Painting cupboards injects fresh life, off whites are great and complement any design.  The size and shape of your kitchen will influence the colour you choose for the walls, as will the room's aspect and lighting. Use paler colours in smaller rooms to accentuate space.  Southern facing rooms can carry colder colours, like blue, whereas northern facing rooms will require bright uplifting off whites with citrus tones, or earthy warm tones.  Crown’s Kitchen & Bathroom paint covers walls, wood and metal & includes Mouldguard, invaluable in any kitchen.  Pair white with cool blues or warm naturals.



How can I make my room look bigger and brighter?

Off whites, with a slight hint of citrus yellow or green will brighten any space with reduced lighting.   Paint your ceiling in Brilliant White to really open up the space and ensure light is reflected throughout the hall.  Bright accent colours can be introduced on picture frames and furniture to add some contrast and interest to the space.  Use artificially lighting where possible, always keeping in mind the mood you want to achieve for the room.



When painting doors, should I choose satin or gloss?

Both gloss and satin finishes are durable and suitable for interior doors, the choice will be your preference for sheen.  Lower sheen satin is tactile and comforting, gloss more clean and crisp.  Gloss is suitable for both interior and exterior doors.  Gloss will require undercoating whereas satin can be applied directly (with two coats).  Both finishes are available in solvent of Quick Dry (water based), the latter is low odour and lets you DIY fast.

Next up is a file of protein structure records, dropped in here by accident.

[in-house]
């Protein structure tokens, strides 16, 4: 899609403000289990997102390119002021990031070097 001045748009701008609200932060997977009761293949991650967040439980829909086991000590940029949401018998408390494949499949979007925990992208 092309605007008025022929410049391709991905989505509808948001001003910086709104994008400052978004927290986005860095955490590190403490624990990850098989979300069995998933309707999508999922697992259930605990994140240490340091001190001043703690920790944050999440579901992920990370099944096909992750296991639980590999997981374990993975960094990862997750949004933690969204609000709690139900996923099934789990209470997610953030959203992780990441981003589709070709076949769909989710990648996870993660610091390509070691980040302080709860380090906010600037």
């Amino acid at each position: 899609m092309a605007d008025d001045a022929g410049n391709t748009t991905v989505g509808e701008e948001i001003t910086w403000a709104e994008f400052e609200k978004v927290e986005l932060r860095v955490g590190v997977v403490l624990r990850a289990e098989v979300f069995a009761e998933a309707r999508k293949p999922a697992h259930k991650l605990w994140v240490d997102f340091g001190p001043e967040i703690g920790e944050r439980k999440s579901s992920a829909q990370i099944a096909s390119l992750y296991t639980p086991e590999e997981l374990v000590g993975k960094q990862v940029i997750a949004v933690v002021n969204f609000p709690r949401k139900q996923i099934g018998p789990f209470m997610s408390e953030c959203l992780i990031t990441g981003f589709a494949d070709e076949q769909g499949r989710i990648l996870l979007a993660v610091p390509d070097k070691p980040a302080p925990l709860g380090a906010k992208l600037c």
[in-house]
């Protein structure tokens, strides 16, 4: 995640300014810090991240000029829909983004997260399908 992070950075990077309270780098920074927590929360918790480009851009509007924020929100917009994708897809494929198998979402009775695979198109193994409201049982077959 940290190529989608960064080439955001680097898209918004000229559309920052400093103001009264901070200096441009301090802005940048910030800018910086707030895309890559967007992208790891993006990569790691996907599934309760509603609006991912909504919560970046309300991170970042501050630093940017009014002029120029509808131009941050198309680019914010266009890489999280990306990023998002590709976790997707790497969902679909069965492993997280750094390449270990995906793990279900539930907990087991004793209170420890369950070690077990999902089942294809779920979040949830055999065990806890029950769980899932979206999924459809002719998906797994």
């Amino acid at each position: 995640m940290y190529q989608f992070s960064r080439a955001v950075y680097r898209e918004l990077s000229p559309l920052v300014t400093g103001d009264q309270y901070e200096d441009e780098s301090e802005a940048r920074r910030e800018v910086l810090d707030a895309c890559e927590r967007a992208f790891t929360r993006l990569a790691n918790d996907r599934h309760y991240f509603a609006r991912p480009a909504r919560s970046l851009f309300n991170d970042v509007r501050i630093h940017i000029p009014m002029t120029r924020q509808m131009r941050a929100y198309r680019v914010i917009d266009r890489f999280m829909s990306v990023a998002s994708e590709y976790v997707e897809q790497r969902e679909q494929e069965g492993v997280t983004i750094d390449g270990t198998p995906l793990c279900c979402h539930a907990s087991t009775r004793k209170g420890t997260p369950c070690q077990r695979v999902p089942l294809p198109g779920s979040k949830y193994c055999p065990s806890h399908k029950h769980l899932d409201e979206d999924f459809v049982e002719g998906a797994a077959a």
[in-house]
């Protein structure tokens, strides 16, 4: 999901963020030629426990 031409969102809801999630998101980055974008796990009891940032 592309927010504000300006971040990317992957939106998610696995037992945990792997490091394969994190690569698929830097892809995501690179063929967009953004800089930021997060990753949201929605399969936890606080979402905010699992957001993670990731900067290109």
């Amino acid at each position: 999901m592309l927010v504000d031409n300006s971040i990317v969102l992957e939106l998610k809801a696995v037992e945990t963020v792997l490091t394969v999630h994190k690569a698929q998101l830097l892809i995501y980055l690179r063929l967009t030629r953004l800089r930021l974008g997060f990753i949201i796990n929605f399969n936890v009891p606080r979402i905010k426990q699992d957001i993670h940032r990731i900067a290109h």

I’m about to paint new window frames and doors but there are a lot of knots.  How can I ensure they won’t spoil my handiwork?

Due to modern timber in many cases being grown quickly it can sometimes contain high amounts of knots and excess resin.  There is no 100% guarantee that knots can be cured from exuding resin. However the best chance we have to try and avoid spoilage by knots is to firstly run a heat gun over each knot and try to force excess resin out of the surface. The resin should then be wiped away with a cloth and methylated spirits. Following this the application of two coats of proprietary knotting solution will usually suffice. In severe cases however there may be a need to drill out each knot and fill the hole using a two pack filler.



Where do I start painting?

When painting a room, always start from the top down.  Ceiling first, then followed by walls and finally doors and skirting. 



What Preparation do I need to do?

Just think about it logically and simply, what are you painting?  If it’s dirty or greasy, clean it, if it’s shiny or flaky sand it or prime it.  OK, it’s not always that simple but never be scared to ask for advice, drop us a line at or call us on 0330 024 0281. Masking and covering up is essential for protecting all the things that you don’t want to get covered in paint, and is also a massive time saver in the long run.